Microsatellite variation within and among North American lineages of Phragmites australis


K. Saltonstall. *Present address: Horn Point Laboratory, University of Maryland Center for Environmental Science, PO Box 775, Cambridge, MD 21613, USA. Fax: +1 410 221 8490; E-mail: kristin.saltonstall@aya.yale.edu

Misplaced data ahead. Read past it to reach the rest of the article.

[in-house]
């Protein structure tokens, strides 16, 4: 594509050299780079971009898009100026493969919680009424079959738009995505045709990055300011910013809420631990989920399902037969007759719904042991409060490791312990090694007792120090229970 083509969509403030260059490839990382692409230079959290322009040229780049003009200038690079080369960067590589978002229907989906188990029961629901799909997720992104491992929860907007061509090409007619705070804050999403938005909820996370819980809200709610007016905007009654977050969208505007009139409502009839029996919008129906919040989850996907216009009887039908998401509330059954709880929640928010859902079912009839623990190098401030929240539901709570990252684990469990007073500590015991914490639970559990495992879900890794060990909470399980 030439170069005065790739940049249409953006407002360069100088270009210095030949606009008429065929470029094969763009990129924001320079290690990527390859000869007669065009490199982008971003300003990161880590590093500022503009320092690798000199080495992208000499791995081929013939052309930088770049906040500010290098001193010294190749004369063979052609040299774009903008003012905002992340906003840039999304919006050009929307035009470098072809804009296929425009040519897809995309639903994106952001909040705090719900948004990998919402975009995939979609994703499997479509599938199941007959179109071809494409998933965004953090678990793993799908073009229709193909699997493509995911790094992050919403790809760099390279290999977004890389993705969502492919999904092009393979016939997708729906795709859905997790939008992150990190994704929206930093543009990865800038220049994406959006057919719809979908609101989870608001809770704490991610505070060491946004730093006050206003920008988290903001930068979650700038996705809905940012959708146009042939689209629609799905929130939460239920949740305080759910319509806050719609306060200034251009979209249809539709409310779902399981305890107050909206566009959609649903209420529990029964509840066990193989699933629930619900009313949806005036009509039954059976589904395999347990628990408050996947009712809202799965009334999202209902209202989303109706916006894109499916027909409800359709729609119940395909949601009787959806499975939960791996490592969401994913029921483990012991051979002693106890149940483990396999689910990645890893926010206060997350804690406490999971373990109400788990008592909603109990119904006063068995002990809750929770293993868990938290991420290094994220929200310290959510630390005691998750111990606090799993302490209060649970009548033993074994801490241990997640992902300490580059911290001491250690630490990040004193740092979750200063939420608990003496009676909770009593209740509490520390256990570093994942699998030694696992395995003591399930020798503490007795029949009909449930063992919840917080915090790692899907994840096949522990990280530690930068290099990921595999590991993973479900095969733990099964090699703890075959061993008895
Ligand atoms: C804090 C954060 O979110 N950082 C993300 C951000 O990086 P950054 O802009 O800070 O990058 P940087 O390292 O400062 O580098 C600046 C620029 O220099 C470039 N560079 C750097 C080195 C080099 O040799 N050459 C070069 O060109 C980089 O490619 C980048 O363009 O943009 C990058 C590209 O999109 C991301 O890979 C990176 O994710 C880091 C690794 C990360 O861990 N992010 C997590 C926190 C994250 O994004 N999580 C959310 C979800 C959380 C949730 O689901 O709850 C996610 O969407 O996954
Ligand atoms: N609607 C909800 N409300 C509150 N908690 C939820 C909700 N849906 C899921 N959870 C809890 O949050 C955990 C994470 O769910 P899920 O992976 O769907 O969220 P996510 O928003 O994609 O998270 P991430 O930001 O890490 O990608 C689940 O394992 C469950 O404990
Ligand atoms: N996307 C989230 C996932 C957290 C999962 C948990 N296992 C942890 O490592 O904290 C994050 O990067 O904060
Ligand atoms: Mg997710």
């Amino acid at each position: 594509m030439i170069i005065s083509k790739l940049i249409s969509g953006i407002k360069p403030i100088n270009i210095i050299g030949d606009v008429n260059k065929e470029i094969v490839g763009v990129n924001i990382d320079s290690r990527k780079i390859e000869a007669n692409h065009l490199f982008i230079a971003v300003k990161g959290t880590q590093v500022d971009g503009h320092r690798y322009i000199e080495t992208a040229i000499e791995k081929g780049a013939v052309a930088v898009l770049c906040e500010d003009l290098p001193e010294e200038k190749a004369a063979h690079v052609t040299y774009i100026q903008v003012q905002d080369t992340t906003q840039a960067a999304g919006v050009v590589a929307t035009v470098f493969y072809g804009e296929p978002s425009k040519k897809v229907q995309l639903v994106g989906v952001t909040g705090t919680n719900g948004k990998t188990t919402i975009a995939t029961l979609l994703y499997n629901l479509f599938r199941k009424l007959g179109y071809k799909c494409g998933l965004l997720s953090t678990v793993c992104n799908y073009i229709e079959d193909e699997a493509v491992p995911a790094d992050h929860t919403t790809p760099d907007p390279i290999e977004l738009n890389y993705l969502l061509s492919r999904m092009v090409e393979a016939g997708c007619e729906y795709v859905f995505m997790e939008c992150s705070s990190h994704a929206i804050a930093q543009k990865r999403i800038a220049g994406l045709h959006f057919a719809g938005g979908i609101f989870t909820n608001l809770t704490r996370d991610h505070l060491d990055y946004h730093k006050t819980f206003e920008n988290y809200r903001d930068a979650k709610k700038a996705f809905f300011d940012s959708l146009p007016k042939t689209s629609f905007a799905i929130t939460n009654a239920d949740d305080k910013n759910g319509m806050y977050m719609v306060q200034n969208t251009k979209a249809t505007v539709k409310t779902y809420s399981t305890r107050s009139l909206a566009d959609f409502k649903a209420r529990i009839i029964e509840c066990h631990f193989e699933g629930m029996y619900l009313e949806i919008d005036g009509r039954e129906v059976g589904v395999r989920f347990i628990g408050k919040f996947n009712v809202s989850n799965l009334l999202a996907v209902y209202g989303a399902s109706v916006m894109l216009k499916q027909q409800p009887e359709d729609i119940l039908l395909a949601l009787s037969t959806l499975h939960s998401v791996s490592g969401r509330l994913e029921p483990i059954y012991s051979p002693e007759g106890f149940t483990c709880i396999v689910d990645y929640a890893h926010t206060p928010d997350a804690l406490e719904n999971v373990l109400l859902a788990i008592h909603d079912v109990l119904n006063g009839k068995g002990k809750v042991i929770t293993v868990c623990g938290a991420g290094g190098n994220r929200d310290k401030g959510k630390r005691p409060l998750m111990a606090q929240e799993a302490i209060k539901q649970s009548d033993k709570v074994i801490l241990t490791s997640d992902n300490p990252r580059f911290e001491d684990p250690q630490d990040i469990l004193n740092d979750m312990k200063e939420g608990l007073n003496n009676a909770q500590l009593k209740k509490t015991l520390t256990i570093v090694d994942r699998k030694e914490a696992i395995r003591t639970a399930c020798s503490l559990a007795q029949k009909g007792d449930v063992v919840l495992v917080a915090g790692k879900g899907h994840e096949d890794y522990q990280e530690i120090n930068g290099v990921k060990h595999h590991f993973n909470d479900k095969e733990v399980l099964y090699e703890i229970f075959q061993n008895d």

Over the past century, the spread of the common reed (Phragmites australis) has had a dramatic impact on wetland communities across North America. Although native populations of Phragmites persist, introduced invasive populations have dominated many sites and it is not clear if the two types can interbreed. This study compares patterns of differentiation in 10 microsatellite loci among North American and European Phragmites individuals with results obtained from sequencing of noncoding chloroplast DNA. Three population lineages (native, introduced and Gulf Coast) were previously identified in North America from chloroplast DNA and similar structuring was found in the nuclear genome. Each lineage was distinguished by unique alleles and allele combinations and the introduced lineage was closely related to its hypothesized source population in Europe. Size homoplasy and diagnostic base substitutions distinguishing lineages were evident at several loci, further emphasizing that native, introduced and Gulf Coast North American Phragmites lineages are genetically distinct. Gene flow between lineages was low and invasive introduced populations do not represent a hybrid population type.